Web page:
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Clinton Portis says Redskins were divided under Jim Zorn because of religion

WASHBURN, Va. -- Former Washington Redskins running back Clinton Portis on Tuesday said ex-coach Jim Zorn lost the players' support because he split the locker room based on faith.

Portis, during his weekly appearance on ESPN980, said Zorn, who coached the Redskins in 2008-09 before being fired, divided the locker room between "Christians and ballplayers."

"So if you didn't believe in what he believed in, if you weren't Antwaan Randle El, if you weren't the guys who sat and prayed with him and did everything the way they thought your life should be, you kind of got, 'Well, you're not doing right' speeches directed toward you," Portis said.

The Redskins won six of their first eight games under Zorn, only to finish 8-8 before falling to 4-12 his second season. Under Zorn, Portis rushed for 1,487 yards in 2008 -- the third-best total of his career. He played in only eight games because of injuries in the second season.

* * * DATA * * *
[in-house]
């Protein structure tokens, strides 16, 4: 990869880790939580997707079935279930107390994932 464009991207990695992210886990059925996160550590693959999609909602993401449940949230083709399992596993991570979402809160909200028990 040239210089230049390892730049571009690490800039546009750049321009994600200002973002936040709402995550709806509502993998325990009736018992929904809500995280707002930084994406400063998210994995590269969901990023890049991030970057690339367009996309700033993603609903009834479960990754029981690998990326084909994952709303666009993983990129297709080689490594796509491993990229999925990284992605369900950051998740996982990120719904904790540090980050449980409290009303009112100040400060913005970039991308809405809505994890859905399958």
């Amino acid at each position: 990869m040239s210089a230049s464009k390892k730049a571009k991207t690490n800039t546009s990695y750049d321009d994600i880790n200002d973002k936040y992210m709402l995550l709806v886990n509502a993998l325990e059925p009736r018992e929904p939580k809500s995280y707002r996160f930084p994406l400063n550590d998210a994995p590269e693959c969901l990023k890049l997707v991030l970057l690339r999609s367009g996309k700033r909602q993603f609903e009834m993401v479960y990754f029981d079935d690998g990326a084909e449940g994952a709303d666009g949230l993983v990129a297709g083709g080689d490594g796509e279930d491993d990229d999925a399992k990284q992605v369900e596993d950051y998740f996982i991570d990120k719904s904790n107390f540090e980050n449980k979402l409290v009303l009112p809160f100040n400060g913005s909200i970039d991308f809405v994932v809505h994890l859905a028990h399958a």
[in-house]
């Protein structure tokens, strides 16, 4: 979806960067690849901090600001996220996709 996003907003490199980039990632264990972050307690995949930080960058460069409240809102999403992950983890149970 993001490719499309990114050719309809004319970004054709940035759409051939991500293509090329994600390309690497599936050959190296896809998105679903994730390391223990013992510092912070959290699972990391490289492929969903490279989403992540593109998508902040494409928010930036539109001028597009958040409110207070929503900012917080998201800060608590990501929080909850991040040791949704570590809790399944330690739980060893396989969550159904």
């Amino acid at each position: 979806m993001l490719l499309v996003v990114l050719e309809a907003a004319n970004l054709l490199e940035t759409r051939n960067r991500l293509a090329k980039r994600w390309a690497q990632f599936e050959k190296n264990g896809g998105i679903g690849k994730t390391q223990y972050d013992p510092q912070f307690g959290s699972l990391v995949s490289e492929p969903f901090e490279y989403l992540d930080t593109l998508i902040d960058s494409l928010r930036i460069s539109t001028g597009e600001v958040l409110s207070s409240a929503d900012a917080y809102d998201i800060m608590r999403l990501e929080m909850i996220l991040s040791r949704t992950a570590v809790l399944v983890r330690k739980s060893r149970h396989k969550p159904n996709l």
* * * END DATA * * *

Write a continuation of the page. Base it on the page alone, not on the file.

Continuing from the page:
"I'm grown," Portis said. "I can do what I want to do. I don't have a police record. If I don't get in no trouble, don't assume the way that I live my life, don't preach to me about what's right. Because you're not right, you're phony, you're sitting here in my face telling me one thing and then you go behind my back and say something else."

Former Redskins tight end Chris Cooley, a co-host on the show in which Portis appeared, said on the air that his ex-teammate wasn't wrong. Cooley, however, said Zorn did not do it with intent or by saying, "I want Christians."

"But he sold his pitch," Cooley said. "His sales pitch was: 'Believe in and have faith in my program.' And it was basically a sales pitch to a Christian team. It wasn't, 'We're going to be smart. We're going to adapt. We're going to make sense.'

"Literally any time there was anything that came up on offense that was, 'Hmm, this doesn't make any sense, Jim. Why are we doing this?' [The answer] was, 'This was how Bill Walsh did it.' Much like saying, 'Go to the Bible and read it.' It was the West Coast Bible that he sold over and over and over again."

Both Cooley and Portis also played for Joe Gibbs, whose devotion to faith is well-known.

"I'm fine with praying in moments of turmoil," Cooley said. "But the way Joe Gibbs sold his team was to football players and guys believing in each other, not believing in a system and a coaching base with it. ... [Zorn's system] was designed around the way a religion is designed: faith."